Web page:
A Caregiver’s Journey to Pump Therapy Part 1: My Daughter’s Diabetes Diagnosis
How is the type 1 diabetes journey – from diagnosis, through starting on multiple daily injections, to beginning on an insulin pump and other milestones – viewed and managed from the caregiver perspective? Join D-Mom Leighann Calentine in this 6-part series as she discusses her experiences navigating the diabetes journey as a parent of a child with type 1 diabetes.
She was a normal toddler who attended preschool and took dance classes. She had just learned to ride a real bike, albeit with training wheels. She was full of energy and life.
That spring, she had had an illness that she didn’t quite bounce back from. After missing a couple of weeks of preschool, she returned and parents commented that she must have had a growth spurt because she looked thin. Some of her behaviors had changed as well. She was emotional at times, rather than her normal laid-back self. She seemed moody and cried more easily.
At home her bedtime routine had changed. Instead of the story, snuggle and lights out that we were used to, she began coming to us minutes after bedtime claiming to be thirsty and really needing a glass of milk. When we denied her more to drink at bedtime, she would get quite upset.
And then I noticed that she had drunk an entire half-gallon of milk in a 24-hour period. This didn’t seem right.
I called the pediatrician’s office and conveyed my concern to the nurse about her drinking so much milk. The pediatrician said no child should be drinking that much and asked me to drop off a urine sample.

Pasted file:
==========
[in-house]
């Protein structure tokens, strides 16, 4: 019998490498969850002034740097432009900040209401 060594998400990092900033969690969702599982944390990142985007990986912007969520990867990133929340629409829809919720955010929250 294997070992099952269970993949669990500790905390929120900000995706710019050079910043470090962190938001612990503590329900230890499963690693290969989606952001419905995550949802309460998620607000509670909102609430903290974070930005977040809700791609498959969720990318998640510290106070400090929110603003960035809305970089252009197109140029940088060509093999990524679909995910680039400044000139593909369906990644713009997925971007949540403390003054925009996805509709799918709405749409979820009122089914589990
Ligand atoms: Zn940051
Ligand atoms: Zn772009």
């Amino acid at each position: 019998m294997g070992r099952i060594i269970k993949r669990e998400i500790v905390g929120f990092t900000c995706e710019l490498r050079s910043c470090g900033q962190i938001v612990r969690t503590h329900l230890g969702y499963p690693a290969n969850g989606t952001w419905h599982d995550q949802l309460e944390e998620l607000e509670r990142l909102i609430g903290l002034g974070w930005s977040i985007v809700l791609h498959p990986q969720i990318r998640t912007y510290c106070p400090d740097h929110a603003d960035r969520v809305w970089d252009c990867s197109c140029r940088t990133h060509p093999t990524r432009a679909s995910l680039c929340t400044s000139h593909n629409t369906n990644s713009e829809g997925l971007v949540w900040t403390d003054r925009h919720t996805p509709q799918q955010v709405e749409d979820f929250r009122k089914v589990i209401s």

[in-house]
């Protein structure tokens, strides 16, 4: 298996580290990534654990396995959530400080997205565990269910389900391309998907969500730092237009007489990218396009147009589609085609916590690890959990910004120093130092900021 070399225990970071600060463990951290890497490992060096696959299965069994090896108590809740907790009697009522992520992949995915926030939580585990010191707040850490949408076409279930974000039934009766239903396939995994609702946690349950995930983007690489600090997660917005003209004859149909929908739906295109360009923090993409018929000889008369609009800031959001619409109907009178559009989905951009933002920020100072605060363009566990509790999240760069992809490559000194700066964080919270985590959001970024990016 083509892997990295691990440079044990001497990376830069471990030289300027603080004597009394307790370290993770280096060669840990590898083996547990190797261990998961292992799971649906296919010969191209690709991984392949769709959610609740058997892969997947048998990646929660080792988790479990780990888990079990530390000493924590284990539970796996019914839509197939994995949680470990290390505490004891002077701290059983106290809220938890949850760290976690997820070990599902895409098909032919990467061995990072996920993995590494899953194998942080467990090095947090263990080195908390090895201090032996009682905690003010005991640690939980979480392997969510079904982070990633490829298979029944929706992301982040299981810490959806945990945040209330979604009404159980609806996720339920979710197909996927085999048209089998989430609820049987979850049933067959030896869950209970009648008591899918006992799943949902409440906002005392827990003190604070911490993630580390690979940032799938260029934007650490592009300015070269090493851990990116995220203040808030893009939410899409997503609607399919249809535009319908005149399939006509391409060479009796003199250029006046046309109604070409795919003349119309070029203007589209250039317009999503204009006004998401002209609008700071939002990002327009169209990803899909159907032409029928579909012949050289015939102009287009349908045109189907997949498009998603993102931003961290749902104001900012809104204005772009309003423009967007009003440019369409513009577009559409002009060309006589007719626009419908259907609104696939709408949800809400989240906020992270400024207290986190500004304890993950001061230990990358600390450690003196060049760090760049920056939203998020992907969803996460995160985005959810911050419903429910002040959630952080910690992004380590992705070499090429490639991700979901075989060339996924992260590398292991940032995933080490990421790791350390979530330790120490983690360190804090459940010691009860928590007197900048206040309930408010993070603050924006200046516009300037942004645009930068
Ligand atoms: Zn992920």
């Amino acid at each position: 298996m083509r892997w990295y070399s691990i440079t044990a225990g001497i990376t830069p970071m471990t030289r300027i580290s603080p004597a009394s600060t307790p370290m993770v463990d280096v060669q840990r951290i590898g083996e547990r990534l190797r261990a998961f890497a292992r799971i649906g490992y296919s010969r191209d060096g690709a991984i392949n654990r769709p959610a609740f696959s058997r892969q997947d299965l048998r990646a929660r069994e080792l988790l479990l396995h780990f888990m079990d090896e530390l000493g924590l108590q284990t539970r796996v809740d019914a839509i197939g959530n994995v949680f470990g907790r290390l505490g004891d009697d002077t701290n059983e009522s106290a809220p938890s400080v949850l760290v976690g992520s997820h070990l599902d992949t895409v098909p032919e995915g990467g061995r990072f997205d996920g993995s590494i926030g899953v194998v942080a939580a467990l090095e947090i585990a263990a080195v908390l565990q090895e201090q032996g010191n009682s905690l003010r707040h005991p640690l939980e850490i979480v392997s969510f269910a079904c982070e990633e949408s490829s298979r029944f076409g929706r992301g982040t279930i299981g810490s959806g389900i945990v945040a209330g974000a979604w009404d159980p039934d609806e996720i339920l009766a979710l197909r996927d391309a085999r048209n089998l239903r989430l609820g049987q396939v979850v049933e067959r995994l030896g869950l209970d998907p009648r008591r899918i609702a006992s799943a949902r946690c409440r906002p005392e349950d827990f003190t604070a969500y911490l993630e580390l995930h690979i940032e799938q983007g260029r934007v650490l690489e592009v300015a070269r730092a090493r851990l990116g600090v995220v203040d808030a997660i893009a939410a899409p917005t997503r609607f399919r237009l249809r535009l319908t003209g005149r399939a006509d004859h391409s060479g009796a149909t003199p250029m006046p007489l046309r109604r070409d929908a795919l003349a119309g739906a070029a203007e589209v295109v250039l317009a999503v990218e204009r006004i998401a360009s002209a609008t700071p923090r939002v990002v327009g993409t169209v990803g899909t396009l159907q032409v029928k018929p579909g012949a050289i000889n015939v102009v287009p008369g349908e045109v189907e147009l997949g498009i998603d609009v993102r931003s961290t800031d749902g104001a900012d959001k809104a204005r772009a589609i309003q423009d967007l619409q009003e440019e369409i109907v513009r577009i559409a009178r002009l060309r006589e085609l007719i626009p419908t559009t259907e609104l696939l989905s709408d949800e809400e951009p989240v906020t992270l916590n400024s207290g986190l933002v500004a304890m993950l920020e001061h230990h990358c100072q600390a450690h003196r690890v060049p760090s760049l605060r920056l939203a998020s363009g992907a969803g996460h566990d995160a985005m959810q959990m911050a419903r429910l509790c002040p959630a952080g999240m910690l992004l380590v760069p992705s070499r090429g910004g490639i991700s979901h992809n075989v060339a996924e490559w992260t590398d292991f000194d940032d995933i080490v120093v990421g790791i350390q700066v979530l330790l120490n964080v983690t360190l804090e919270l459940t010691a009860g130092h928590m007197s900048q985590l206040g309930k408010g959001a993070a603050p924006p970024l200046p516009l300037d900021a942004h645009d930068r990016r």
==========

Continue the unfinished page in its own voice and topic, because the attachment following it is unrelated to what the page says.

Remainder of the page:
Not too concerned, I dropped off the urine sample the next morning. My husband volunteered at her school that morning and I went to work. I met them at school at 11:30 AM, because it was our turn to clean and I knew I could get the job done more efficiently.
As I stood in the classroom my cell phone rang. The doctor was on the other end. Not the nurse. It must be serious if the actual doctor calls. She asked where we were and told me there was sugar in her urine. We had to go to the nearby hospital for blood work and then meet her at her office at 1:00 PM when she returned from lunch. The traumatic blood work took much longer than we expected and I had a very hungry three-year-old on my hands. We finally arrived at the pediatrician’s office a couple of hours later where we were told that our daughter had type 1 diabetes.
Although we knew that wasn’t good, I don’t think we grasped the reality of what life with diabetes would mean for our child. We didn’t have time to really reflect in that moment because we had to get packed quickly and drive three hours to the children’s hospital that the local pediatricians and our insurance usually sent newly diagnosed children with diabetes to.
We spent the weekend learning all we could to take care of our newly diagnosed child. We learned carb counting and how to give injections. We learned about diabetic ketoacidosis (DKA) and severe hypoglycemia that would require glucagon and a 911 call. Most importantly, we learned that our daughter’s life would never be as carefree as it had been just days before.
We are thankful for a pediatrician who diagnosed her in the early stages, before she had gone into DKA. We are thankful that we received what we considered a good foundation to care for her. And we are very thankful that the children’s hospital kept our little girl entertained with arts and crafts, games and trips to the rooftop garden so that her first few days with diabetes, including the new routine of getting four or more injections a day, was a little less traumatic.
Stay tuned for the next chapter in Leighann and her daughter’s diabetes journey: what life was like adjusting to multiple daily injections. And keep coming back for the rest of her series, which covers topics like the decision to transition her daughter to an insulin pump, working with their healthcare provider to prepare for a pump and more.
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